What are we reading? August 22, 2019


Each week, BIV staff will share with you some of the interesting stories we have found from around the web.

Kirk LaPointe, editor-in-chief:

Slavery began 400 years ago this month in America, whose history has been distorted by its presence and consequence. The New York Times Magazine has launched an ambitious effort to correct the record, The 1619 Project, and it is a revelation. – The New York Times Magazine



Wonder what Chinese students are reading these days? We’d like to think it’s us. We’d be wise to accept it is College Daily, an extension of official media back home. – The New Yorker



He may not be your cup of tea, but Joe Rogan has discovered the secret to entertain men, all kinds of men, in his extraordinarily popular podcast. This looks at why. – The Atlantic



Timothy Renshaw, managing editor:

Looking for the next hot market for your investment dollars? You might find it at the intersection of 3D printing and pharmaceuticals as outlined in this report. – IDTechEx



What happens in Vegas might not be staying in Vegas if this US$7.5 billion energy initiative really turns out to be smart. – Off Grid Energy Independence https://www.offgridenergyindependence.com/articles/17963/7-5-billion-smart-mini-city-to-be-built-in-las-vegas?stv1=1%3A413393%3A15783


Mark Falkenberg, deputy managing editor: 

British MPs are thinking about passing a law to stop Prime Minister Boris Johnson from taking Britain out of the European Union without a deal in place. But it’s not a given that the government would feel bound by such legislation. – Financial Times



I once worked for a company at which job postings were not infrequently window dressing for the hiring of a predetermined winning candidate. These postings were known as – love this term – “boat races.”

A recent story in the Atlantic makes a pretty compelling case that the concept of meritocracy, once thought of as a remedy for economic inequality, is a Titanic-sized boat race in which those from a “narrow elite” of well-off and influential families are virtually guaranteed to win. – The Atlantic



Glen Korstrom, reporter:

As someone with papers, sticky notes, reports and contact business cards cluttered on my desk, I was happy to stumble across this story: If your desk is a mess, you’re probably a genius. It has curious insight on what prompts or is indicative of a creative mind, and includes a reference to a UBC study that held that the level of sound at a bustling coffee shop – 70 decibels – distracts your brain just enough to quiet internal censors and make  way for more abstract thought. – Reader’s Digest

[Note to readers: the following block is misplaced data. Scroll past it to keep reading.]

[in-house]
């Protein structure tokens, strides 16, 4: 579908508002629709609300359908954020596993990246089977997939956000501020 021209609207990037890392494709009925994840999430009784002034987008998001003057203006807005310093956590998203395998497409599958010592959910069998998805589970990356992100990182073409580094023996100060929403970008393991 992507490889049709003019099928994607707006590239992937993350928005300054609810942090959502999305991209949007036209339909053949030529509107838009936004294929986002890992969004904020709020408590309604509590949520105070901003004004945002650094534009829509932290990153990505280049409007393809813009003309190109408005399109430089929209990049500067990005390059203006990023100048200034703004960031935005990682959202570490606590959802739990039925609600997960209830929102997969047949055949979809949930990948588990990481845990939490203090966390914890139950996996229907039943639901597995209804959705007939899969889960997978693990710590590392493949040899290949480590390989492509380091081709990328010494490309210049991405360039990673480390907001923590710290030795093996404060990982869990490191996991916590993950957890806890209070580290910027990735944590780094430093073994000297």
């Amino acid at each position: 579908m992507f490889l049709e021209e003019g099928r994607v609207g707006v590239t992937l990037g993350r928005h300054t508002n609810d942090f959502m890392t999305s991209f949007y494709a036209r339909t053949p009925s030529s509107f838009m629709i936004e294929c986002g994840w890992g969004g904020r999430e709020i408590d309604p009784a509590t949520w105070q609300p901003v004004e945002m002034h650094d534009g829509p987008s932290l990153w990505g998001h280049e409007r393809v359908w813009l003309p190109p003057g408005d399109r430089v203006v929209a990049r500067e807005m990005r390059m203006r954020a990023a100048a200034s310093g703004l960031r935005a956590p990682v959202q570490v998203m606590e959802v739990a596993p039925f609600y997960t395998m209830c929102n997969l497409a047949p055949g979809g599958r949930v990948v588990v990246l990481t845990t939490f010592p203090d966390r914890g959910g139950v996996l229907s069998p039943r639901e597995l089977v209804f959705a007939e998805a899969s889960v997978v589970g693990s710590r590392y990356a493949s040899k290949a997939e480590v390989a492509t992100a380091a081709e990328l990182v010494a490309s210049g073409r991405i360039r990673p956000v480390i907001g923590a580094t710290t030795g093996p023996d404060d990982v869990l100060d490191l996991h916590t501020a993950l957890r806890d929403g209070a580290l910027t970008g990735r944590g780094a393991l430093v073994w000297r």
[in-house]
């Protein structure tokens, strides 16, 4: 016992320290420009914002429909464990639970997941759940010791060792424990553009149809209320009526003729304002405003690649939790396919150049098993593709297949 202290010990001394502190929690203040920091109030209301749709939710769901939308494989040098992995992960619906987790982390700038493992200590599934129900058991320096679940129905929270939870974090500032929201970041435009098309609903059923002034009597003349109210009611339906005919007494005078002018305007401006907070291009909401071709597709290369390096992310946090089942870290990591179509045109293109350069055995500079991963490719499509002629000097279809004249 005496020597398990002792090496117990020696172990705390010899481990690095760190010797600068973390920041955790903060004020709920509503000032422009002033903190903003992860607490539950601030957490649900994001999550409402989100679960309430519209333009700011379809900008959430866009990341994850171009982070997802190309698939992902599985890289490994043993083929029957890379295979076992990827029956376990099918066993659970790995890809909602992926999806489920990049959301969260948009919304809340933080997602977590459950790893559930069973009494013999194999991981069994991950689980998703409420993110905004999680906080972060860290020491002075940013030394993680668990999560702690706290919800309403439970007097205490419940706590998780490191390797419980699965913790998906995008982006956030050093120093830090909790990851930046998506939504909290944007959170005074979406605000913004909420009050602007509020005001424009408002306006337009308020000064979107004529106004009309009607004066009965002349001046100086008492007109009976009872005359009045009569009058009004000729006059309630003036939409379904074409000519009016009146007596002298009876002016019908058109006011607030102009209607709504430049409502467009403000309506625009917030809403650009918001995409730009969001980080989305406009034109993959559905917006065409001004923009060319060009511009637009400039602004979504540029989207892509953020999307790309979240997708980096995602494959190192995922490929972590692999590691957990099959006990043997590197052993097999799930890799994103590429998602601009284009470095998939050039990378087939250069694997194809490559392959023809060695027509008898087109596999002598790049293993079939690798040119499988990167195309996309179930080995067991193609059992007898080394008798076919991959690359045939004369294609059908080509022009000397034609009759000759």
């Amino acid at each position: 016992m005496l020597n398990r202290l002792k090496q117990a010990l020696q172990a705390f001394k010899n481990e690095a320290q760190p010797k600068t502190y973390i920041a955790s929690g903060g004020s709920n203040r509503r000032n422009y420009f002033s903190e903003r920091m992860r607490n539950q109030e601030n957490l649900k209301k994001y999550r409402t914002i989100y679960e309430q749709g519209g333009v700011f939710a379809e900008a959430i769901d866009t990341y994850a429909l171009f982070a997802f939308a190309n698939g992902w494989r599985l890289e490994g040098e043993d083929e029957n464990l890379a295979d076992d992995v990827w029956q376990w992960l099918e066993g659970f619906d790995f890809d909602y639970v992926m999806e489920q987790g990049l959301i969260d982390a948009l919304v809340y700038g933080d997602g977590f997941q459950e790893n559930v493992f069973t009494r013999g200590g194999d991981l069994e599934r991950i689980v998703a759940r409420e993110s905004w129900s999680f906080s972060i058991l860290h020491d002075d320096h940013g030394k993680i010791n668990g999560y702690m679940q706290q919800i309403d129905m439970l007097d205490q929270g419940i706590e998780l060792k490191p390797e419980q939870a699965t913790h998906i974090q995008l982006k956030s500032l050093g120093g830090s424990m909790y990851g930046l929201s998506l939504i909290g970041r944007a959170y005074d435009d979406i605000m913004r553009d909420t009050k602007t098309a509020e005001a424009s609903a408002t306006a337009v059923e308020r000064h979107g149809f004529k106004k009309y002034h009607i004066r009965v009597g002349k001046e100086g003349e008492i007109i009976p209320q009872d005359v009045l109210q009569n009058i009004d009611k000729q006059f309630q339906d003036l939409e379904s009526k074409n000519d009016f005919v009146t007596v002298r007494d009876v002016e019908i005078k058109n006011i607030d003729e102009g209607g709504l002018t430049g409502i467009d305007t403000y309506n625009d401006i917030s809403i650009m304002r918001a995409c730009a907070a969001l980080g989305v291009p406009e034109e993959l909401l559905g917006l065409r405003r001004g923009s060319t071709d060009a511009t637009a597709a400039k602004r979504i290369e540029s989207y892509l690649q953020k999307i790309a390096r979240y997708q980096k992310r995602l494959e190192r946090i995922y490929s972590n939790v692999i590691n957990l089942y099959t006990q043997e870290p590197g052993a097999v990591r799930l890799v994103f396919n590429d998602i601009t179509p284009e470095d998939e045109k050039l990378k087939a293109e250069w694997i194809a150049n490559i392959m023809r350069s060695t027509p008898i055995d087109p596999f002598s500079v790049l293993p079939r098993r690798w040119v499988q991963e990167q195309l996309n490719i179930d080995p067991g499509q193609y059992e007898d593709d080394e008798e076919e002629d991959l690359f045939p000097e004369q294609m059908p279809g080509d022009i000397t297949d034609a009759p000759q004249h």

I think one of the underreported stories in the media of late has been the volatile situation in Argentina, where the stock market tanked by 48% on a single day recently – the largest one-day drop for a global stock market in decades. It came after an opposition candidate did surprisingly well in an election primary and investors feared that he could become president. 

The currency is also roiling. It’s down more than 20% against the Canadian dollar in the past month. When I checked a longer-term chart I realized that the Argentinean peso is down more than 95% against the Canadian dollar since 2004. Wow! Imagine the hardship for those whose savings have been in that currency. 

This article does a good job explaining why the Argentinean currency has been sliding downward for the past 15 years or more. – American Institute for Economic Research



Nelson Bennett, reporter:

Pembina Pipeline’s plans to buy out Kinder Morgan Canada is just the latest development in a trend of foreign energy companies voting with their feet and getting out of Canada. Bloomberg calculates the divestment of foreign energy companies from Canada totals $30 billion. – Bloomberg



Hayley Woodin, reporter:

Jobs in B.C.’s future may include “dark web detective” and “digital identity guardian.” The Brookfield Institute for Innovation and Entrepreneurship toured the country to survey employment trends through to 2030. (Less imaginative – but more probable – jobs suited to B.C. include providing customer service on autonomous public transit vehicles, and administrative support for gig workers.) – Brookfield Institute



Vox answers the questions about ongoing Hong Kong protests that we were too embarrassed to ask. A good primer on – or reminder of – what the protests are about. This quote stands out: “this is really the last step in a whole series of erosions of Hong Kong’s autonomy since 1997.”Vox



It’s not about a single event: Justin Trudeau has a broken brand, says Angus Reid pollster Shachi Kurl. This long read documents Trudeau’s spectacular rise to international fame, and his fall from grace in the minds of voters. The question, unanswered in the article, is whether Trudeau’s image will recover in time for the federal election. – The Guardian



Tyler Orton, reporter:

How to Put a Fake Island on the Map. – Atlas Obscura



'The Government Is Very Afraid': Meet Moscow's New Opposition Leader, Lyubov Sobol. – NPR